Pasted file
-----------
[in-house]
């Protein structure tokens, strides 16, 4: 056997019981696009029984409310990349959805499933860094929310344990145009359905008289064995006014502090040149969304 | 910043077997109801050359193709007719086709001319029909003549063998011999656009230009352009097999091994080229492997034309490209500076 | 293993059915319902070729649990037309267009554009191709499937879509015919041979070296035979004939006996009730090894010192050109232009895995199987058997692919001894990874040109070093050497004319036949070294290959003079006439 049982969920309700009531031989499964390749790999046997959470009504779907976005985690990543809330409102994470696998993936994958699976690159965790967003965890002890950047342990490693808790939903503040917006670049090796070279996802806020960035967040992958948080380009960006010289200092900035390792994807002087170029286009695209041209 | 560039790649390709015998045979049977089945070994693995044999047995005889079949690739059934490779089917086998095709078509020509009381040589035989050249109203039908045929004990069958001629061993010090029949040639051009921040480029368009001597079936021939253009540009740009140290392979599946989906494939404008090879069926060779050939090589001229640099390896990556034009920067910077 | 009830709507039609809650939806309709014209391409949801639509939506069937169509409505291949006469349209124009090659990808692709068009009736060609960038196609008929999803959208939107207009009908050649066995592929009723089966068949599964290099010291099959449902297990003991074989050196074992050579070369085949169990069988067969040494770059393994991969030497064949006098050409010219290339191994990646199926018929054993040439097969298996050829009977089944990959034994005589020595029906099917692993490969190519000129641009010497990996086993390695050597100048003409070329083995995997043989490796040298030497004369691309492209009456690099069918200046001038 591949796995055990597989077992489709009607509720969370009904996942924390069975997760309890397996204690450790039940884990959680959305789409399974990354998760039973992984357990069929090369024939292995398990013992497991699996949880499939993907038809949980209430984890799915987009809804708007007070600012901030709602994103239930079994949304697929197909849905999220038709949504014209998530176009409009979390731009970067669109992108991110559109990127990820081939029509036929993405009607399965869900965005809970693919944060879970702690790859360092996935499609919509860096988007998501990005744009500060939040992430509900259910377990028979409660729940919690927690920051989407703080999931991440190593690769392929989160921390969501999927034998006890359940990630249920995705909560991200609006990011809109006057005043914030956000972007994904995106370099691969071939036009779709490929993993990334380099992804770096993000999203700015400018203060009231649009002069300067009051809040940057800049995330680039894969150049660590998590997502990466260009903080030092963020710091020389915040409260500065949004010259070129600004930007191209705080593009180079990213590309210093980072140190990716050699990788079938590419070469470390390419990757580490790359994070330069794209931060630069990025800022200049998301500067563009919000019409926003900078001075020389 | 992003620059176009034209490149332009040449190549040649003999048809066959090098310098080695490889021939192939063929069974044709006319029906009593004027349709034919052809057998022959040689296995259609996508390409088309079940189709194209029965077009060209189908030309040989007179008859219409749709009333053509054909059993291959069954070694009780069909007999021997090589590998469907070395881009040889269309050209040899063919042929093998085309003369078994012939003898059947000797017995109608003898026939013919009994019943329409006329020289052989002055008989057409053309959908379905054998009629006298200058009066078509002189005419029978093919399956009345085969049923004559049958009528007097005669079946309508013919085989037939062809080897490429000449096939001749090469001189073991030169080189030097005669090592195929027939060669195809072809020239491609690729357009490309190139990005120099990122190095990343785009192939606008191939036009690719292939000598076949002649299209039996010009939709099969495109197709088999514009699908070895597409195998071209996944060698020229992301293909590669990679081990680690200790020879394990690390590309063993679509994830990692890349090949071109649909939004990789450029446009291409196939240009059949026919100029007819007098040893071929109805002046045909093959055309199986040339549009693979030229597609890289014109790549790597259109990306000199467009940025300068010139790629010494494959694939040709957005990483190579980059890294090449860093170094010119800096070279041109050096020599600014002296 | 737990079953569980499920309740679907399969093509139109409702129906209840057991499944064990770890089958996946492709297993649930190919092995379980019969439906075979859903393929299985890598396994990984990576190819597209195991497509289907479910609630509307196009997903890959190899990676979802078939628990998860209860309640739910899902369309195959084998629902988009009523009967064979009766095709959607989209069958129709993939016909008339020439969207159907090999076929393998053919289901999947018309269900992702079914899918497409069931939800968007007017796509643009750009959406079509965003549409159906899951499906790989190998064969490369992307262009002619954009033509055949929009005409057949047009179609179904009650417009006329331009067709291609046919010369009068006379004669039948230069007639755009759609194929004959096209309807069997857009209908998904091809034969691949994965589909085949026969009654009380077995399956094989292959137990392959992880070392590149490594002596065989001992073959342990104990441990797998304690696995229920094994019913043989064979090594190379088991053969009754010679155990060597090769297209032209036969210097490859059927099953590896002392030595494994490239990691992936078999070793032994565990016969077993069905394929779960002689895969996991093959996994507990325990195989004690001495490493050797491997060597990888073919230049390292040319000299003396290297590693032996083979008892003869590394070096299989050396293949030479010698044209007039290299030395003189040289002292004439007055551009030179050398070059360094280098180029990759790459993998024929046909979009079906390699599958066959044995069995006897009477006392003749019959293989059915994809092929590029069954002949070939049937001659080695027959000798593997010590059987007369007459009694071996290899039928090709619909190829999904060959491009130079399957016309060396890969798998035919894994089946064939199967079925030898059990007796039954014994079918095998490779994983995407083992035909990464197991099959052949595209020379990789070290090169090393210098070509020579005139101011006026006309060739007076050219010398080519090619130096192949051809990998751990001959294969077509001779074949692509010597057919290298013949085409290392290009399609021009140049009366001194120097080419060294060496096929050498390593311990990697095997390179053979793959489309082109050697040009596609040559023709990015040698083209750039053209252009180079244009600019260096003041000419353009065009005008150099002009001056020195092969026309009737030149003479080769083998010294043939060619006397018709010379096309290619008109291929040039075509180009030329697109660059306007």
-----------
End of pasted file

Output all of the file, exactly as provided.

[in-house]
């Protein structure tokens, strides 16, 4: 056997019981696009029984409310990349959805499933860094929310344990145009359905008289064995006014502090040149969304 | 910043077997109801050359193709007719086709001319029909003549063998011999656009230009352009097999091994080229492997034309490209500076 | 293993059915319902070729649990037309267009554009191709499937879509015919041979070296035979004939006996009730090894010192050109232009895995199987058997692919001894990874040109070093050497004319036949070294290959003079006439 049982969920309700009531031989499964390749790999046997959470009504779907976005985690990543809330409102994470696998993936994958699976690159965790967003965890002890950047342990490693808790939903503040917006670049090796070279996802806020960035967040992958948080380009960006010289200092900035390792994807002087170029286009695209041209 | 560039790649390709015998045979049977089945070994693995044999047995005889079949690739059934490779089917086998095709078509020509009381040589035989050249109203039908045929004990069958001629061993010090029949040639051009921040480029368009001597079936021939253009540009740009140290392979599946989906494939404008090879069926060779050939090589001229640099390896990556034009920067910077 | 009830709507039609809650939806309709014209391409949801639509939506069937169509409505291949006469349209124009090659990808692709068009009736060609960038196609008929999803959208939107207009009908050649066995592929009723089966068949599964290099010291099959449902297990003991074989050196074992050579070369085949169990069988067969040494770059393994991969030497064949006098050409010219290339191994990646199926018929054993040439097969298996050829009977089944990959034994005589020595029906099917692993490969190519000129641009010497990996086993390695050597100048003409070329083995995997043989490796040298030497004369691309492209009456690099069918200046001038 591949796995055990597989077992489709009607509720969370009904996942924390069975997760309890397996204690450790039940884990959680959305789409399974990354998760039973992984357990069929090369024939292995398990013992497991699996949880499939993907038809949980209430984890799915987009809804708007007070600012901030709602994103239930079994949304697929197909849905999220038709949504014209998530176009409009979390731009970067669109992108991110559109990127990820081939029509036929993405009607399965869900965005809970693919944060879970702690790859360092996935499609919509860096988007998501990005744009500060939040992430509900259910377990028979409660729940919690927690920051989407703080999931991440190593690769392929989160921390969501999927034998006890359940990630249920995705909560991200609006990011809109006057005043914030956000972007994904995106370099691969071939036009779709490929993993990334380099992804770096993000999203700015400018203060009231649009002069300067009051809040940057800049995330680039894969150049660590998590997502990466260009903080030092963020710091020389915040409260500065949004010259070129600004930007191209705080593009180079990213590309210093980072140190990716050699990788079938590419070469470390390419990757580490790359994070330069794209931060630069990025800022200049998301500067563009919000019409926003900078001075020389 | 992003620059176009034209490149332009040449190549040649003999048809066959090098310098080695490889021939192939063929069974044709006319029906009593004027349709034919052809057998022959040689296995259609996508390409088309079940189709194209029965077009060209189908030309040989007179008859219409749709009333053509054909059993291959069954070694009780069909007999021997090589590998469907070395881009040889269309050209040899063919042929093998085309003369078994012939003898059947000797017995109608003898026939013919009994019943329409006329020289052989002055008989057409053309959908379905054998009629006298200058009066078509002189005419029978093919399956009345085969049923004559049958009528007097005669079946309508013919085989037939062809080897490429000449096939001749090469001189073991030169080189030097005669090592195929027939060669195809072809020239491609690729357009490309190139990005120099990122190095990343785009192939606008191939036009690719292939000598076949002649299209039996010009939709099969495109197709088999514009699908070895597409195998071209996944060698020229992301293909590669990679081990680690200790020879394990690390590309063993679509994830990692890349090949071109649909939004990789450029446009291409196939240009059949026919100029007819007098040893071929109805002046045909093959055309199986040339549009693979030229597609890289014109790549790597259109990306000199467009940025300068010139790629010494494959694939040709957005990483190579980059890294090449860093170094010119800096070279041109050096020599600014002296 | 737990079953569980499920309740679907399969093509139109409702129906209840057991499944064990770890089958996946492709297993649930190919092995379980019969439906075979859903393929299985890598396994990984990576190819597209195991497509289907479910609630509307196009997903890959190899990676979802078939628990998860209860309640739910899902369309195959084998629902988009009523009967064979009766095709959607989209069958129709993939016909008339020439969207159907090999076929393998053919289901999947018309269900992702079914899918497409069931939800968007007017796509643009750009959406079509965003549409159906899951499906790989190998064969490369992307262009002619954009033509055949929009005409057949047009179609179904009650417009006329331009067709291609046919010369009068006379004669039948230069007639755009759609194929004959096209309807069997857009209908998904091809034969691949994965589909085949026969009654009380077995399956094989292959137990392959992880070392590149490594002596065989001992073959342990104990441990797998304690696995229920094994019913043989064979090594190379088991053969009754010679155990060597090769297209032209036969210097490859059927099953590896002392030595494994490239990691992936078999070793032994565990016969077993069905394929779960002689895969996991093959996994507990325990195989004690001495490493050797491997060597990888073919230049390292040319000299003396290297590693032996083979008892003869590394070096299989050396293949030479010698044209007039290299030395003189040289002292004439007055551009030179050398070059360094280098180029990759790459993998024929046909979009079906390699599958066959044995069995006897009477006392003749019959293989059915994809092929590029069954002949070939049937001659080695027959000798593997010590059987007369007459009694071996290899039928090709619909190829999904060959491009130079399957016309060396890969798998035919894994089946064939199967079925030898059990007796039954014994079918095998490779994983995407083992035909990464197991099959052949595209020379990789070290090169090393210098070509020579005139101011006026006309060739007076050219010398080519090619130096192949051809990998751990001959294969077509001779074949692509010597057919290298013949085409290392290009399609021009140049009366001194120097080419060294060496096929050498390593311990990697095997390179053979793959489309082109050697040009596609040559023709990015040698083209750039053209252009180079244009600019260096003041000419353009065009005008150099002009001056020195092969026309009737030149003479080769083998010294043939060619006397018709010379096309290619008109291929040039075509180009030329697109660059306007």